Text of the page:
Column Date 2009-01-11

Why I am thinking of becoming a thief

It started with a conversation I had with a friend.

"I worked for Chrysler my whole career," he said. "And now, those jerks running things have just about bankrupted the company.

"My pension? I don't count on it any more. I only know that the guys on top will walk away with millions."

Thieves, of course, have been with us since the beginning of recorded history. (Strict penalties for thievery, including death, are even found in the Code of Hammurabi, 760 B.C.)

Many Americans actually look up to thieves (see Bonnie & Clyde, Martha Stewart, Michael Milken).

Not to mention Bernie Madoff, who will no doubt wind up in the Guinness Book of Records as having hatched the largest Ponzi scheme in history.

And lots of thieves, as we all know, don't get caught. (Even if they're caught, high-class thieves always seem to wind up in minimum security facilities.)

So, to get started in this lucrative profession, I asked myself two questions: Which kind of thievery is most profitable? And which is easiest to get away with?

Wall Street is not the place to go these days, as it is sure to be well-regulated (at least for a while).

The oil business is too risky, what with the world's two most influential oilmen, Bush and Cheney, unemployed as of next week.

And the U.S. Congress, possibly the ultimate petri dish of thievery, seems to be momentarily under control, having lost many of its master teachers (Alaska's ex-Senator Ted Stevens comes to mind).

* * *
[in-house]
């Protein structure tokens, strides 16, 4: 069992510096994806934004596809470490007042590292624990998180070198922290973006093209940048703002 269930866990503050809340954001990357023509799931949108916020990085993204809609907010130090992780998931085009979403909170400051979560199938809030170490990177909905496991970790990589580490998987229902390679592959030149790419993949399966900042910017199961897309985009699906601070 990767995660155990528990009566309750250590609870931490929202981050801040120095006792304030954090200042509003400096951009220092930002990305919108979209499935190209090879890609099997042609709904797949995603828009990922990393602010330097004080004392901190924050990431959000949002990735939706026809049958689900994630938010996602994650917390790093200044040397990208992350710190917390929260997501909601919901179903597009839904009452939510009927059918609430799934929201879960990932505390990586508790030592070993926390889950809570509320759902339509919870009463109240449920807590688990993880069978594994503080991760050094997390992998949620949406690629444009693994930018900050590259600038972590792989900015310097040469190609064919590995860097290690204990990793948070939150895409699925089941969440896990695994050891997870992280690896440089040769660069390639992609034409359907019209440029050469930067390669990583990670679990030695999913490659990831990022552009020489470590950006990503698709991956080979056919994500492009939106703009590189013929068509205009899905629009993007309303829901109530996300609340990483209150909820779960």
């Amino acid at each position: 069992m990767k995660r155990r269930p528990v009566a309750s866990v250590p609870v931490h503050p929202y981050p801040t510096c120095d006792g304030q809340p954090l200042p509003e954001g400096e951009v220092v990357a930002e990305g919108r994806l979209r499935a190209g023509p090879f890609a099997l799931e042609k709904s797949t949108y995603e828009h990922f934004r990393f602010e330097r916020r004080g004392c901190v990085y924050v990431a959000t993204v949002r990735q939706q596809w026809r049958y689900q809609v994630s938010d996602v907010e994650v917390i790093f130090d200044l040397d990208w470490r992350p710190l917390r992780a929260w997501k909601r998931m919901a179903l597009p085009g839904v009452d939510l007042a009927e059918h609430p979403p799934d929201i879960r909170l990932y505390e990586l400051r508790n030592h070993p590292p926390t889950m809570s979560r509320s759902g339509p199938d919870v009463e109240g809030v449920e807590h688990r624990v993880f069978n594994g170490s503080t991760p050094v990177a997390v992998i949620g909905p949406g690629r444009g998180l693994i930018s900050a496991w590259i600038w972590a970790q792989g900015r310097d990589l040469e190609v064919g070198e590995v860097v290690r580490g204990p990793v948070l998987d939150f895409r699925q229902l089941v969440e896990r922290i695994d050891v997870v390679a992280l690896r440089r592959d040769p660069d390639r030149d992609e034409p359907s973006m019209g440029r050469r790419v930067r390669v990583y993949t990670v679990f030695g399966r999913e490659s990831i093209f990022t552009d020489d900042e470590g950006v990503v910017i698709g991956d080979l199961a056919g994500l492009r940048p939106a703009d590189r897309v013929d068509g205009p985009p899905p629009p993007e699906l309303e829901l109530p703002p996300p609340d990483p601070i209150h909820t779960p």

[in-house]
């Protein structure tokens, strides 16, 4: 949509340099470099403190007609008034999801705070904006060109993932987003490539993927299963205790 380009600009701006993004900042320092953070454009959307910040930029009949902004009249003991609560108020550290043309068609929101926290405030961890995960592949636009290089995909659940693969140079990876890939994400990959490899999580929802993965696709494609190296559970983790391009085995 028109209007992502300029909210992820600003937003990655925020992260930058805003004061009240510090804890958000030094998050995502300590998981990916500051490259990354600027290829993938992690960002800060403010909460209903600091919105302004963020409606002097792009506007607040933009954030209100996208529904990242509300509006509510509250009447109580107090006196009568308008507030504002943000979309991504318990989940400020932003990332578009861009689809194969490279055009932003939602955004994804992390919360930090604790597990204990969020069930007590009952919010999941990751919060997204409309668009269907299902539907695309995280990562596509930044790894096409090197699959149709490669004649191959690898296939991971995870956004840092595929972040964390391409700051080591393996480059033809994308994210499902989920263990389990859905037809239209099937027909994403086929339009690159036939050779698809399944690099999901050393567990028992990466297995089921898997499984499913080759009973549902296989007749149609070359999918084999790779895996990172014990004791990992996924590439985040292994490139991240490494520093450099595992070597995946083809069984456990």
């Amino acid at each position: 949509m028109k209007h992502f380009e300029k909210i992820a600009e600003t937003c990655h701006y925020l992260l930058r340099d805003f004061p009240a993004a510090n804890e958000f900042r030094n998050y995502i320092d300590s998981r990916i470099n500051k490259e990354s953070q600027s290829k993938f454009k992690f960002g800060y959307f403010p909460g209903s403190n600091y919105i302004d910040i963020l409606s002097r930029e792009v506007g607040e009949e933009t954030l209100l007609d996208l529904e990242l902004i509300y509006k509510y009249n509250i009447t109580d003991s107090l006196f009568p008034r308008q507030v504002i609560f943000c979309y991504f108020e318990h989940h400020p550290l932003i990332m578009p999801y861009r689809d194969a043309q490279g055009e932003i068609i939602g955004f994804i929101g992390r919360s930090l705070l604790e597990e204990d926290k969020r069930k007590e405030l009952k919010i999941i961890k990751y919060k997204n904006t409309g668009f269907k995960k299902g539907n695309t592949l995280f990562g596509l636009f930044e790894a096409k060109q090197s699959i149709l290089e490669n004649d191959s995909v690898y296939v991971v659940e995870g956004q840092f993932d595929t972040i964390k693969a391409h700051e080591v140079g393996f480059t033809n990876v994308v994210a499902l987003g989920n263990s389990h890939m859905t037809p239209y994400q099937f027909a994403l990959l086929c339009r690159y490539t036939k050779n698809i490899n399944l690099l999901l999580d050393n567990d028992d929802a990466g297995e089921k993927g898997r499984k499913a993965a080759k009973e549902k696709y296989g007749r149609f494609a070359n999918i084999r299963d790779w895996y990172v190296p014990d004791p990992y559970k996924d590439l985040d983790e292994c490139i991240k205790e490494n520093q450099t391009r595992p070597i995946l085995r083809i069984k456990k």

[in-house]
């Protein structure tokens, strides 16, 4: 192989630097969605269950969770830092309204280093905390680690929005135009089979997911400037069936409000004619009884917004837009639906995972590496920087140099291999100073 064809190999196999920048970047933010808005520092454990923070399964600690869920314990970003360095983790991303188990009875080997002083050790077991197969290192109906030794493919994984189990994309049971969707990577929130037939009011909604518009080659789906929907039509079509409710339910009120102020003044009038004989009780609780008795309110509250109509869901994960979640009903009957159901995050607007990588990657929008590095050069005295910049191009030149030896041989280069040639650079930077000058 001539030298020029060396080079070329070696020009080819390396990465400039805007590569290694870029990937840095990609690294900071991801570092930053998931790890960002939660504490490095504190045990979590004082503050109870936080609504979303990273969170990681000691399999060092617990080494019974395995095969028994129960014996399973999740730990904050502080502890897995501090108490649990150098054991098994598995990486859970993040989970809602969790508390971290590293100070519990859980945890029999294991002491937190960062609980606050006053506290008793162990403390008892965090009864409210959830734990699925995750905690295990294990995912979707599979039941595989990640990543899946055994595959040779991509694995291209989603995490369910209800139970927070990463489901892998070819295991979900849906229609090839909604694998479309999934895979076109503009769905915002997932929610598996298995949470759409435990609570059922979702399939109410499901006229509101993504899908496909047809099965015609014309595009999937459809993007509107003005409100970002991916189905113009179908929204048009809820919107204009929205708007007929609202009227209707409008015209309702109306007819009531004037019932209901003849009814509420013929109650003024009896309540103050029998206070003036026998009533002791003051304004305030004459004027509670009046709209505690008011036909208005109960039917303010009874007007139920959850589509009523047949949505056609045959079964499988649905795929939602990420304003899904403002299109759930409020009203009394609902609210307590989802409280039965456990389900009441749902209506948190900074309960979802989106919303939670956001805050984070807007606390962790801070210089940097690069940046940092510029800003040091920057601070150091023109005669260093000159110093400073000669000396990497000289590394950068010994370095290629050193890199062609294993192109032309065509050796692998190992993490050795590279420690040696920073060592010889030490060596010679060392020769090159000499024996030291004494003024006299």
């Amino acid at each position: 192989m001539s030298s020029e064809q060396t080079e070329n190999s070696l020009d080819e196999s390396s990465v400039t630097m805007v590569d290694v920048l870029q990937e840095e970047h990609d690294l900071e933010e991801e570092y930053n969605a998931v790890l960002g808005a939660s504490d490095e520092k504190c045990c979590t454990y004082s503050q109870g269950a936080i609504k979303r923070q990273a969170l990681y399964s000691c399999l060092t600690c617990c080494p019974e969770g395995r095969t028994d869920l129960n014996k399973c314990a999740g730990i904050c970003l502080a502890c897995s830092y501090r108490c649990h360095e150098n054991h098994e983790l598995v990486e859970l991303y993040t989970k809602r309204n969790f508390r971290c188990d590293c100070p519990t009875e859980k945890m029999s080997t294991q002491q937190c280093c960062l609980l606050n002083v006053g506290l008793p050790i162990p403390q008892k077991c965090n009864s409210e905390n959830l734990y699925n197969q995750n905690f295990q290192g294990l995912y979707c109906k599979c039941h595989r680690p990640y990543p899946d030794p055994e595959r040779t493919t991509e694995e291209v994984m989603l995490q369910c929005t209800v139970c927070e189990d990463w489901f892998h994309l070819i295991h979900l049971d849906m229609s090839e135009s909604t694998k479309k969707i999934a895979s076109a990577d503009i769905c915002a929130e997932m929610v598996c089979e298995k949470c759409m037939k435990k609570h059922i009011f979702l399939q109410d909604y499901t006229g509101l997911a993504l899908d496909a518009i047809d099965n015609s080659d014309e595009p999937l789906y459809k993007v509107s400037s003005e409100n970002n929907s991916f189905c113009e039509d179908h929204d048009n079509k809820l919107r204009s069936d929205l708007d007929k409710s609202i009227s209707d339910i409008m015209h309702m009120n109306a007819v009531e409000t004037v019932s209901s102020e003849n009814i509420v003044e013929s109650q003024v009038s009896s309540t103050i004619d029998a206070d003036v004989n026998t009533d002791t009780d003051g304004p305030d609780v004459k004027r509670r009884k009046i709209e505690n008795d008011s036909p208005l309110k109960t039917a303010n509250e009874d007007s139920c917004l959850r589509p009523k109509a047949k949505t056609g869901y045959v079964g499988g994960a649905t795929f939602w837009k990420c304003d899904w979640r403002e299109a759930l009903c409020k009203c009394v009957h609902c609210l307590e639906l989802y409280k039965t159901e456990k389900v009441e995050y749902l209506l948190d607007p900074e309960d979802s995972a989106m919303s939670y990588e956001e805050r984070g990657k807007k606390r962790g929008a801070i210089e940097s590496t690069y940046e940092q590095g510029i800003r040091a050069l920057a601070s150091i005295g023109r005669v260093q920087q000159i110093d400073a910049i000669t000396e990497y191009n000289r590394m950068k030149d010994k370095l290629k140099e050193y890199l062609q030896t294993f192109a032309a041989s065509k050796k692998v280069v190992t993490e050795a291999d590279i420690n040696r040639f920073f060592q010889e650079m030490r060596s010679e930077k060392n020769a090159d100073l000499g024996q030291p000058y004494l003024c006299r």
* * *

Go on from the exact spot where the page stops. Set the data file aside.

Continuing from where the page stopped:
But thievery as our national sport continues at other levels.

Bank robbery is increasing, in frequency if not sophistication. (Last week, a bank robber near Akron, Ohio waited patiently in a teller's line -- wearing a ski mask. When asked to remove the mask, he refused, then robbed the teller with what turned out be a toy gun. He was arrested minutes later.)

In Florida, cattle rustling is making a come-back. (A man in Ocala stole nine cows and a bull, and then tried to sell them at a local auction. He somehow overlooked the fact that all of them had a "6-R" brand on their hind quarters and marks on their ears.)

Even the folks who run the California Avocado Commission were caught with their hands in the honey pot when they charged the growers $300,000 for items like personal garage renovations, baseball tickets, gym memberships and workout clothes. (The CEO of the Avocado Commission resigned and now works for a ministry at the conservative Saddleback Mega-Church. Their service this weekend is listed as: "You Really Can Change.")

Maybe the smartest thing I can do is join the upcoming generation of thieves and try to get part of the $700,000,000,000 in bail-out money the government is handing out. 

After all, Larry Flynt (of Hustler magazine fame) has already put in a claim for $5 billion to rescue the porn industry.

So why not me? Or you, for that matter?

What are we waiting for?

©2009 Peter Tannen